“Remote teams who communicate in bursts — exchanging messages quickly during periods of high activity — perform much better than remote teams whose conversations involve long lag time between responses and are spread across multiple topic threads. … People often think that constant communication is most effective, but actually, we find that bursts of rapid communication, followed by longer periods of silence, are telltale signs of successful teams.”
Asynchronous meetings have freed up that valuable synchronous time slot to work on building, shipping, and communicating the value of Loom to our customers.
When you let people consume information …
on their own time
at their own pace
with the ability to re-watch or re-read parts where they tuned out or don't understand
… then you've meaningfully increased the effectiveness of your communication. Live time should be for “bursty,” creative collaboration. Information should be disseminated asynchronously.
What Happened When Our Team Switched to Only Asynchronous Meetings — Buffer
Not In Real Time: How To Run An Asynchronous Meeting — Trello
Want to create better all-hands meetings? Here’s how — Atlassian
How Our Remote Team Stays Aligned With ‘Town Hall’ Meetings — Help Scout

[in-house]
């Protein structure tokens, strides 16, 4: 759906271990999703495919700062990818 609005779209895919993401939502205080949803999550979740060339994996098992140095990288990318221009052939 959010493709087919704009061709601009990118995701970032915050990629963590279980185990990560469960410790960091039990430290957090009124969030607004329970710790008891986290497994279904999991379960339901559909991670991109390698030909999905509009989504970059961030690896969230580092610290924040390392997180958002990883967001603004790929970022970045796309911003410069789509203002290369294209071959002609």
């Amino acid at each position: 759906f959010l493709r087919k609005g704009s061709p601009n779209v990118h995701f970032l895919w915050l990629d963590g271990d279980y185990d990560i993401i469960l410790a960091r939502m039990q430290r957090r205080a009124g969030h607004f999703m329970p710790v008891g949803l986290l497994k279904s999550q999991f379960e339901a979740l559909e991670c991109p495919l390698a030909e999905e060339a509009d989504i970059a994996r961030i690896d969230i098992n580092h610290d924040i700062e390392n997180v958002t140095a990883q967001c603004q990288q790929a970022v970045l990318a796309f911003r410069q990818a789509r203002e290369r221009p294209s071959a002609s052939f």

There is no silver bullet
Have I convinced you that asynchronous meetings hold the answers to all of your prayers yet? No? Good, because they aren’t the end-all-be-all.
While asynchronous meetings are a great tool, there is still incredible value and richness in real-time meetings. At Loom, we still host the live Q&A sessions after our asynchronous all-hands because we realize the importance of all coming together in the same room — in-person or virtually — and asking questions of the leadership team and each other.
While asynchronous meetings don’t necessarily solve the pain point associated with unproductive meetings, we’ve found that the advantages with regard to time, productivity, morale, and revenue made the experiment well worth it. Async meetings offer an opportunity to keep one-way content flexible and engaging, while preserving synchronous meetings for discussions that are best held in real time.